Abstract # 62:

Scheduled for Thursday, June 21, 2012 07:00 PM-09:00 PM: Session 9 (Gardenia) Poster Presentation


C. L. Thompson1, N. J. Robl2, L. C. Melo3, M. M. Valença-Montenegro4, Y. M. Valle5, M. B. Oliveira5 and C. J. Vinyard1
1Northeast Ohio Medical University, Department of Anatomy & Neurobiology, Rootstown, OH, USA, 2School of Veterinary Medicine, University of Wisconsin, 3Parque Dois Irmãos, 4Centro Nacional de Pesquisa e Conservação de Primatas Brasileiros do Instituto Chico Mendes de Conservação da Biodiversidade, 5Laboratório de Ecofisiologia e Comportamento Animal do Departamento de Morfologia e Fisiologia Animal da Universidade Federal Rural de Pernambuco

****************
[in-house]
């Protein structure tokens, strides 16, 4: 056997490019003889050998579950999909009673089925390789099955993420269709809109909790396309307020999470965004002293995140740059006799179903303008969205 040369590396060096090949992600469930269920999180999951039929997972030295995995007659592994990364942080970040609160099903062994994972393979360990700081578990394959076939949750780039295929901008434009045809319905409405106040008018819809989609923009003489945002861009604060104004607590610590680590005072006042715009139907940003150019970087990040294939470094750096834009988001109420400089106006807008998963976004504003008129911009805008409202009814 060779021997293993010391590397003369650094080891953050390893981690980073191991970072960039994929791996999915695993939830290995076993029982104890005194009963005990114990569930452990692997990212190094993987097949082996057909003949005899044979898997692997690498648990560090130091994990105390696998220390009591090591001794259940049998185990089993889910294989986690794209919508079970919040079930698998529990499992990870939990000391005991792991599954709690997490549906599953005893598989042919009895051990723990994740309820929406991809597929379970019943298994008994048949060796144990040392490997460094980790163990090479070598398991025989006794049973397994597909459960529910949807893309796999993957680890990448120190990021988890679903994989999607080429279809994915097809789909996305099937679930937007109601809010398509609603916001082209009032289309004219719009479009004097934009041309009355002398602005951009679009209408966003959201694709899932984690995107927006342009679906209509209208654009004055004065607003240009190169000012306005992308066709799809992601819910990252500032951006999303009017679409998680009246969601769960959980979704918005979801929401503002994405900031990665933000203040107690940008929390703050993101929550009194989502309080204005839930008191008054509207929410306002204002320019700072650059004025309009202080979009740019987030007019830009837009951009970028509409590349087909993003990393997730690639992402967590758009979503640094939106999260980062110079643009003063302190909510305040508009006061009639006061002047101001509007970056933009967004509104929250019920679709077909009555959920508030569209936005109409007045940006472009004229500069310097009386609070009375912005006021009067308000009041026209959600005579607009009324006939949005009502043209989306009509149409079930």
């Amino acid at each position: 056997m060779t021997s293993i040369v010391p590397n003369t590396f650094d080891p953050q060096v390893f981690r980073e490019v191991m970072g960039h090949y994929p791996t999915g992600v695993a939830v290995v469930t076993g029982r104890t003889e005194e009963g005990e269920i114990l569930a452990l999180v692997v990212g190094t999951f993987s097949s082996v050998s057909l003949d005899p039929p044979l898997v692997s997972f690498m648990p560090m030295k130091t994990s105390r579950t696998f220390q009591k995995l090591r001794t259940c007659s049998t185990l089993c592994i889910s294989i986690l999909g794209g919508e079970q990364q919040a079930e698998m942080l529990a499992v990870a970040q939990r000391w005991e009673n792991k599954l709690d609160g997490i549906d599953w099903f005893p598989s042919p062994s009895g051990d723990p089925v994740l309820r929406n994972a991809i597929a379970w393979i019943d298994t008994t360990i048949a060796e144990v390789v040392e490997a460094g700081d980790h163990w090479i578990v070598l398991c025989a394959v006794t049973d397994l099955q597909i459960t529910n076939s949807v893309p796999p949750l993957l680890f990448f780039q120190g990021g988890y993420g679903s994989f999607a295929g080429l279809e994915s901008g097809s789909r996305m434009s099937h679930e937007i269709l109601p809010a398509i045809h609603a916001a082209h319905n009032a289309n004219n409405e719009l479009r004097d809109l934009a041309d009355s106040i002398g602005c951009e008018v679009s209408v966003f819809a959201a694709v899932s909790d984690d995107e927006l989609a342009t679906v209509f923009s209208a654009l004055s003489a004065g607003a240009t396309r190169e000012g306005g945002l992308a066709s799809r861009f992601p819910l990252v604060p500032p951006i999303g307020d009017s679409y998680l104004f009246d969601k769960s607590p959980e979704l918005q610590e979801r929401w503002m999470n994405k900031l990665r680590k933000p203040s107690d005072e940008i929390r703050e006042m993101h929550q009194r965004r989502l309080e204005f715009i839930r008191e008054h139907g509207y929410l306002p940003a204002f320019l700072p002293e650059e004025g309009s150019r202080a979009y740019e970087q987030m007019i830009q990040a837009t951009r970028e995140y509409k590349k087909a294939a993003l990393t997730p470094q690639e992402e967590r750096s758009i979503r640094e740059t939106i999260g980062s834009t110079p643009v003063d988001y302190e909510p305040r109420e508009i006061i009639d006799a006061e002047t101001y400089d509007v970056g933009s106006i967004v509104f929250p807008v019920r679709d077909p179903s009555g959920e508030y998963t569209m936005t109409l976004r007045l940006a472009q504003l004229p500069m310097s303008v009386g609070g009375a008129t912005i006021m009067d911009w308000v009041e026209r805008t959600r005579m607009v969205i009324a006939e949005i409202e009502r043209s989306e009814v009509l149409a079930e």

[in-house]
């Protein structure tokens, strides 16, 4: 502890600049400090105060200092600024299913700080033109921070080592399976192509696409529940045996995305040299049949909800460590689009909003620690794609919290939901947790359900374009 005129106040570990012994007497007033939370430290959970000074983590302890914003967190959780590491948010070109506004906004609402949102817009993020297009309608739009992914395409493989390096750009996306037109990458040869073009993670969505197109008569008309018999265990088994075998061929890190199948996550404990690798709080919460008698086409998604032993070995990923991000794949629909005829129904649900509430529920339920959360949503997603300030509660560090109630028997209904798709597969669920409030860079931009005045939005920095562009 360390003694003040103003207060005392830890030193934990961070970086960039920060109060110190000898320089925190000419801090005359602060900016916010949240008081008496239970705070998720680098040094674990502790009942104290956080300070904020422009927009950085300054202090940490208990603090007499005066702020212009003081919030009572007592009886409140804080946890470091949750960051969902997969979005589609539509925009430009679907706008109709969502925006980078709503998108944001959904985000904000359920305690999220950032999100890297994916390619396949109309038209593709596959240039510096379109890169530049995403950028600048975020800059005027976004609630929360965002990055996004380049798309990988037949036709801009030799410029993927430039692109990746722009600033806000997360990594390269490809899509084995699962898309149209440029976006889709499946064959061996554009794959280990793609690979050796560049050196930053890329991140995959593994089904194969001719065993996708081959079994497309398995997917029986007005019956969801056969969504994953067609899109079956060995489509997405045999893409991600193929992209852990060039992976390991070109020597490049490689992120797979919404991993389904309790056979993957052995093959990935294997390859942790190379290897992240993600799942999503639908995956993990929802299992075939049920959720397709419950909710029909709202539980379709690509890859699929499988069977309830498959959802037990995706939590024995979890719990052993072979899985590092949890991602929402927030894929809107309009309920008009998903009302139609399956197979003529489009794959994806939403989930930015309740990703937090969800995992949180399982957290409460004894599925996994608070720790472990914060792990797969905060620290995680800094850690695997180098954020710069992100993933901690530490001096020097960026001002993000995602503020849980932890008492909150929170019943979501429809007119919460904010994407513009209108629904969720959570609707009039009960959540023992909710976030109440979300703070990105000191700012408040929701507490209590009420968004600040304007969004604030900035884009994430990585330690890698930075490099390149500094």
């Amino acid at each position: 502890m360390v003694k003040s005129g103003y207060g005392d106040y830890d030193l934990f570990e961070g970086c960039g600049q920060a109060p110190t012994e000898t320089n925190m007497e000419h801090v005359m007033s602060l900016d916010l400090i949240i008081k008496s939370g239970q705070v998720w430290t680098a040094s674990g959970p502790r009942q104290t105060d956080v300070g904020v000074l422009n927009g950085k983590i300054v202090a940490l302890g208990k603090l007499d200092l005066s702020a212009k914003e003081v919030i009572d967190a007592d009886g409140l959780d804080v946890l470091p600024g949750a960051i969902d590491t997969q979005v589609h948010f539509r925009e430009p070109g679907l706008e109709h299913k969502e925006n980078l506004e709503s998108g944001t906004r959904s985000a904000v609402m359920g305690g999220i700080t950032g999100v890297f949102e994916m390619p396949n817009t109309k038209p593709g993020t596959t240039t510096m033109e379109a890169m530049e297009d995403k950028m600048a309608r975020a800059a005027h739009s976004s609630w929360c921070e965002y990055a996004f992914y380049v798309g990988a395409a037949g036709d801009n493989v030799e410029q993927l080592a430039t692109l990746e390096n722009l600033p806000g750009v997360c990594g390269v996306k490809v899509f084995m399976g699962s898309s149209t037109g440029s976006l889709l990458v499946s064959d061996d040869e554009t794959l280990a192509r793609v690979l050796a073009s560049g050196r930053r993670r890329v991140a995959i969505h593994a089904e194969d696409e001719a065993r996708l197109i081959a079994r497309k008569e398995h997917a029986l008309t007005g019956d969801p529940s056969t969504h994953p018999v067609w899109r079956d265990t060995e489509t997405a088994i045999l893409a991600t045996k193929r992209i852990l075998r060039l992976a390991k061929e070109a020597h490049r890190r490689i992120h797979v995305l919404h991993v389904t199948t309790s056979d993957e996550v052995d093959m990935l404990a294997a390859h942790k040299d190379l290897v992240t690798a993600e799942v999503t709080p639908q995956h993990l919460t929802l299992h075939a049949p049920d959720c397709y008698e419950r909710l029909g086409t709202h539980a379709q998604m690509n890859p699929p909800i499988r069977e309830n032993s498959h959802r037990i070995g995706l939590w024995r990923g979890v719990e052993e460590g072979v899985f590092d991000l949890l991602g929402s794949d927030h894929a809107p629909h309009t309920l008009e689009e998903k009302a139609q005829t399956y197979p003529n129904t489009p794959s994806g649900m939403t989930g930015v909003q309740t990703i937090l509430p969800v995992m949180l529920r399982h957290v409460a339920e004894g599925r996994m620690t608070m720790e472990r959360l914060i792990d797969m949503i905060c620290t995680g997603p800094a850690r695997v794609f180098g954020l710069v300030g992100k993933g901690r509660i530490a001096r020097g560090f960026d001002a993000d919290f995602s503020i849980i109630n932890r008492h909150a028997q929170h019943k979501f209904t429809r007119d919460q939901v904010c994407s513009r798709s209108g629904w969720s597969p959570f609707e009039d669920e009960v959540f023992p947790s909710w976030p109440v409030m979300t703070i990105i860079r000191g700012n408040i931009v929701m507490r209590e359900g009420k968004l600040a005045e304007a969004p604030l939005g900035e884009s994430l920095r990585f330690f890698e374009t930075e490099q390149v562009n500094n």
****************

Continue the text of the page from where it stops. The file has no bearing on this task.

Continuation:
Marmosets routinely gouge trees to acquire exudates. These gouges provide long-term evidence of resource exploitation. We tested whether trees gouged by free-ranging common marmosets displayed a clumped, uniform, or random distribution within the marmosets’ home ranges. We additionally tested whether gouged trees were spatially concentrated in home range centers where groups can more easily maintain exclusive access to exudate resources. Gouged trees (n=145) at Tapacurá Field Station, Pernambuco, Brazil were identified by walking systematic transects and recording locations via GPS. Using ArcView, known home ranges of five groups within the sample area were georeferenced onto the location of gouged trees. Gouged trees were significantly closer to one another compared to a random distribution of points (t=-7.76, p<0.001) and showed higher variation in nearest neighbor distances than expected for a uniform distribution (CV=95.9%). Although gouged trees were not systematically located near home range centers, they were significantly closer to centers than a random distribution of points (t=-2.83, p=0.005). Despite this, gouged trees near home range centers were not more intensely exploited than those in peripheral areas (X2=0.035, p=0.983). Our findings suggest that marmoset exploitation of exudate resources is spatially clumped. Additionally, there is minimal support for the hypothesis that marmosets exploit gouged trees that are centralized in their home ranges to reduce between-group resource competition. Supported by NSF(BCS-0094666), The National Geographic Society, and The Leakey Foundation.